Veronica Volk

Veronica Volk is a Reporter/Producer for WXXI News.  She comes from WFUV Public Radio, where she began her broadcasting career as a reporter covering the Bronx, and the greater New York City area. She later became the Senior Producer of WFUV’s weekly public affairs show, Cityscape.
 
Originally from Ocean County, New Jersey, Veronica got her B.A. in Communication and Media Studies at Fordham University, concentrating on Media, Culture, and Society.
 

Wegmans is experimenting with new, heartier produce, and new ways of growing it, on over 200 acres of organic farmland and orchards, and they plan to pass that knowledge on to local farmers.

On the top of a hill, on a plot overlooking Canandaigua Lake, Wegmans Organic Farm and Orchard is growing 1800 cherry tomato plants. Some varieties are more popular than others.

Nate August, the farm's manager, pulls at a golf-ball sized Sakura tomato. He says customers haven't been wild about these bigger varieties. Turn out, people like tinier tomatoes.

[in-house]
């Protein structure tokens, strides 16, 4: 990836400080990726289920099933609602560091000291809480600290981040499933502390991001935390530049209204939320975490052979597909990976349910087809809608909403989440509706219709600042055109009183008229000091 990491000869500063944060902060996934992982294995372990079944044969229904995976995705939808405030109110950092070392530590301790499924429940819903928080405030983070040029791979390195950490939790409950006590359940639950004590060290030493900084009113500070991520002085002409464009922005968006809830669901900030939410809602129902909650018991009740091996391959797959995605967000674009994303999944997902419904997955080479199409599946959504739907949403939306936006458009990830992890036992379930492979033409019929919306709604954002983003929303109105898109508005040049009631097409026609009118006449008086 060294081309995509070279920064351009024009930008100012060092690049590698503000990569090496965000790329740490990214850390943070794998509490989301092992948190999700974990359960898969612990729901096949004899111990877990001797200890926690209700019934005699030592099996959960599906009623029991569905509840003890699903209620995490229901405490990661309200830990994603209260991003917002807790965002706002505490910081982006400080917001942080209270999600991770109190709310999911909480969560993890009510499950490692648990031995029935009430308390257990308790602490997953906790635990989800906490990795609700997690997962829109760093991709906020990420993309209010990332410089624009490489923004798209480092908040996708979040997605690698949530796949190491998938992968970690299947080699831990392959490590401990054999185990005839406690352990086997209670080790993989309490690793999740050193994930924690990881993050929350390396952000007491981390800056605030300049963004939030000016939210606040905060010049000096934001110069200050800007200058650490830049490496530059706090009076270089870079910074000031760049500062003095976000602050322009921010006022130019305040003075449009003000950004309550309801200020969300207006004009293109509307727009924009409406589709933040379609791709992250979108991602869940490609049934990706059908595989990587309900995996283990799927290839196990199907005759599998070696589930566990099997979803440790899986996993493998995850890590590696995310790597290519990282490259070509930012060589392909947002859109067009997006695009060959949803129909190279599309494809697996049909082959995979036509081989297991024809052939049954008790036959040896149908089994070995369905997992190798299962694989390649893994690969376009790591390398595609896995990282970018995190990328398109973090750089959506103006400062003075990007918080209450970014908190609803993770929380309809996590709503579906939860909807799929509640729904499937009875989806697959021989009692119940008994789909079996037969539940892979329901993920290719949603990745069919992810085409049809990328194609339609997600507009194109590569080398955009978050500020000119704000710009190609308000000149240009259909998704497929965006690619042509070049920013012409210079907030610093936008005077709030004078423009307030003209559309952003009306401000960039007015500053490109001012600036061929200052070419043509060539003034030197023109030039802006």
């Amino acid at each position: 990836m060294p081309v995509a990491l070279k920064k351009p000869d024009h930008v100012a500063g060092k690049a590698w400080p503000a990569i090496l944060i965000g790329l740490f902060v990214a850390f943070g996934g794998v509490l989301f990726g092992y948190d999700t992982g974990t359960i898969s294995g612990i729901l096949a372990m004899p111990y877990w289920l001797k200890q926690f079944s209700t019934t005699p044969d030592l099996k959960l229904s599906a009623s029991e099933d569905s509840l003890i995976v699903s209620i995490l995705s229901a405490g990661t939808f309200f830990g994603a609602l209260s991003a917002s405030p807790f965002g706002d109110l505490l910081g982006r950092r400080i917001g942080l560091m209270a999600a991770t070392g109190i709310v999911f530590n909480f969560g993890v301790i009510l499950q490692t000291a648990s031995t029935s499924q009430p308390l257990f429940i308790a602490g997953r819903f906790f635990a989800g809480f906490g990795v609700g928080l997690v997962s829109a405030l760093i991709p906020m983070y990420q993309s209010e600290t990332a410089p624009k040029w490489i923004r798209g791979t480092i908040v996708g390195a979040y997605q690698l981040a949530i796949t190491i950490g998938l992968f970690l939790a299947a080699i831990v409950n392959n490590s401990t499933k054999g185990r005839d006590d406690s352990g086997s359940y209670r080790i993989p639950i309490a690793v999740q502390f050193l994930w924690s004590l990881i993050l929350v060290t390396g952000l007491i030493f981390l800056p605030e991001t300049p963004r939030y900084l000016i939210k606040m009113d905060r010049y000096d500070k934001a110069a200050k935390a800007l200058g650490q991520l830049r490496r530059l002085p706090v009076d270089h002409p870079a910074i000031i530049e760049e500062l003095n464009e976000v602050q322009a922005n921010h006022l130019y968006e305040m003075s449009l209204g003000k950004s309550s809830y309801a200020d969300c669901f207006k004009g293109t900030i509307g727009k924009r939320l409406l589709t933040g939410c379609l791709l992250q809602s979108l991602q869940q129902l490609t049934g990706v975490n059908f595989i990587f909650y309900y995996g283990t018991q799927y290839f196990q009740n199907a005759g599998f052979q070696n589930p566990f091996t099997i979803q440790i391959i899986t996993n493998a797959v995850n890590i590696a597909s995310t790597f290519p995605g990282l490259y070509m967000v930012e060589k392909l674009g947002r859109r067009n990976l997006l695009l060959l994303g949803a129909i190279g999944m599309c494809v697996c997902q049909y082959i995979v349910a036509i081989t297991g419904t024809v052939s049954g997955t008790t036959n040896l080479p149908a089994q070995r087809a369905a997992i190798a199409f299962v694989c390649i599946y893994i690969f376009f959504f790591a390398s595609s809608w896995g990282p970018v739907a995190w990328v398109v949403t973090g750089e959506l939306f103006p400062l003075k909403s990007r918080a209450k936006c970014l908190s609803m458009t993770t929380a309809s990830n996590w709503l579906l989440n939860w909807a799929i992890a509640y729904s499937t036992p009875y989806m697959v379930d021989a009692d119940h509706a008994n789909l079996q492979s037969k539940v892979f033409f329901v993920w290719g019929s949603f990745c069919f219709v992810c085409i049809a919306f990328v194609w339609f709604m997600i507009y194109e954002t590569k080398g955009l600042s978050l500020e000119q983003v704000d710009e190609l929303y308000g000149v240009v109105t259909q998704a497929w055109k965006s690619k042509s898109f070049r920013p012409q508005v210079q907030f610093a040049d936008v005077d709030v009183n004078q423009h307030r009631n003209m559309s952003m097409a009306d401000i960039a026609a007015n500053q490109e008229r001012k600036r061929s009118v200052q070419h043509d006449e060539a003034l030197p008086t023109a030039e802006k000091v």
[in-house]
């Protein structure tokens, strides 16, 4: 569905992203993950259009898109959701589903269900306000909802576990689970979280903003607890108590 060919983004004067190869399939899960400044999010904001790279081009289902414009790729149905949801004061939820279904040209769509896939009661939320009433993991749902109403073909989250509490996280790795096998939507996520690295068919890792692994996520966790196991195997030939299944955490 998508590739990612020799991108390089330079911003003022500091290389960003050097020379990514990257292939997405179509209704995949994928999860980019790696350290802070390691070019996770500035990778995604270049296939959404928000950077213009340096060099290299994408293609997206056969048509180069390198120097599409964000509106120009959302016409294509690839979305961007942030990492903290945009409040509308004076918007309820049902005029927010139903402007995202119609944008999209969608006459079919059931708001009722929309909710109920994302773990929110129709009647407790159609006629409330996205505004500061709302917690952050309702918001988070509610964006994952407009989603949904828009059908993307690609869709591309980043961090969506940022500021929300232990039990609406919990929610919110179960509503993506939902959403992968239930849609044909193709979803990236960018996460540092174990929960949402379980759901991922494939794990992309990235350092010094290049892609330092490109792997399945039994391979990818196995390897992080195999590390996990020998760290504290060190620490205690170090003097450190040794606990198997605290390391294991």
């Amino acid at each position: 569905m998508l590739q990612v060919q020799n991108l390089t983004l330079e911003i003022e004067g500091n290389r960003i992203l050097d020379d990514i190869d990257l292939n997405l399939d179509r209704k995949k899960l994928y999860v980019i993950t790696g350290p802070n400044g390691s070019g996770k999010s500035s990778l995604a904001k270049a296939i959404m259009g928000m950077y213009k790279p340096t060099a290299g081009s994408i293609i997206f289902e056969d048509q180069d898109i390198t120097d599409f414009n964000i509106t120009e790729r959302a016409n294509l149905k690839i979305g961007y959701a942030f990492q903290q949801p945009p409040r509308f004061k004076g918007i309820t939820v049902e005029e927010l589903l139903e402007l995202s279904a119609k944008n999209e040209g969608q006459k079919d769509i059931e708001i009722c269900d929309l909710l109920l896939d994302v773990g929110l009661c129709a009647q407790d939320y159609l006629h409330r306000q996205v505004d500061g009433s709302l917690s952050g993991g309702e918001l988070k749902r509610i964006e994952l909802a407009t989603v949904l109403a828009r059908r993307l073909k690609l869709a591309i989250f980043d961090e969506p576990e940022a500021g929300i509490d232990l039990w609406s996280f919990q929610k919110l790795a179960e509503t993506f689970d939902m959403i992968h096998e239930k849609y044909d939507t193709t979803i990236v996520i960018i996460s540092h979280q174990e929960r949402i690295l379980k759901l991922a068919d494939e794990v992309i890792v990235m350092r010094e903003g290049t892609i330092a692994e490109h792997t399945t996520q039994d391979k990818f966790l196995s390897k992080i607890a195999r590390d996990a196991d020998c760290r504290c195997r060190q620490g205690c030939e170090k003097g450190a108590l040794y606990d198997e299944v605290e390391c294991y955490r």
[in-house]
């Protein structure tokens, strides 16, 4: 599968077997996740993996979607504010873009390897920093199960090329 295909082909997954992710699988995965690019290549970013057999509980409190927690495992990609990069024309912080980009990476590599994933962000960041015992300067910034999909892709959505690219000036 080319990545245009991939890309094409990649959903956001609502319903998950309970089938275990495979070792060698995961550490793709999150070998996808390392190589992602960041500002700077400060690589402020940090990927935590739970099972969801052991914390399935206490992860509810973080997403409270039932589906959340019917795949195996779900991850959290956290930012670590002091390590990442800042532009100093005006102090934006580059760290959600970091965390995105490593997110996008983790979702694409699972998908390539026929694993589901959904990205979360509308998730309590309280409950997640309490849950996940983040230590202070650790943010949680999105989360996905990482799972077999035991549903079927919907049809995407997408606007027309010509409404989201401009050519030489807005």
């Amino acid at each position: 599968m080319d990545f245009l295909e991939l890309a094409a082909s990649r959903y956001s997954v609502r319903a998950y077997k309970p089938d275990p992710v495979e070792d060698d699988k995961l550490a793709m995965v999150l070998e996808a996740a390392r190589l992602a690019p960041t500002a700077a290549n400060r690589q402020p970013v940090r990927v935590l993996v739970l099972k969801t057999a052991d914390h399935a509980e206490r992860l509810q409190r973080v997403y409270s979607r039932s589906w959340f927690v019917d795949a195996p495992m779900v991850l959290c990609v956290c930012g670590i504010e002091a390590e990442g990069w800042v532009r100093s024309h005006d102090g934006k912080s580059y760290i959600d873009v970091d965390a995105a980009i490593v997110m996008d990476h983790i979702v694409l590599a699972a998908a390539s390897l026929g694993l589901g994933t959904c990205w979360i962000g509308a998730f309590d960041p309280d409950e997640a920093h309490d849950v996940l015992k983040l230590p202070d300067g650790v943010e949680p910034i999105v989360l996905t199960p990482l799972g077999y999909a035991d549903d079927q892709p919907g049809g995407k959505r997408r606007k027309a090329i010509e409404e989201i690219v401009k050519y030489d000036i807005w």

Spring flooding along Lake Ontario is damaging many homes along the shoreline, and it’s hurting people who have businesses there. Now, business owners say it will take a long time to recover -- even after the floodwaters go away.

Marge’s is a little bungalow bar in Rochester. Inside, there's a small wooden bar and a few games, but you don't go to Marge’s to stay inside.

Out back is a big stretch of beach looking out over Lake Ontario. There's a tiki hut, and frozen drink machine, and live music on the weekends.

On a tiny beach at Erie Basin Marina in Buffalo, N.Y., Nate Drag scans the sand and driftwood. He's part of the Alliance for the Great Lakes, and he helps organize beach clean ups."The closer you look, you can start seeing the plastic popping out," he says.


The International Joint Commission, the bi-national group that helps to oversee the Great Lakes, held two public meetings in Buffalo on Tuesday – and more than 200 people showed up to share their concerns.


Every year, hundreds of commercial ships make their way through the St. Lawrence seaway, taking on and letting out water to maintain stability as they load and unload cargo. This ballast water is regulated to prevent the spread of invasive species, but there is some disagreement about who should be in charge of those regulations.

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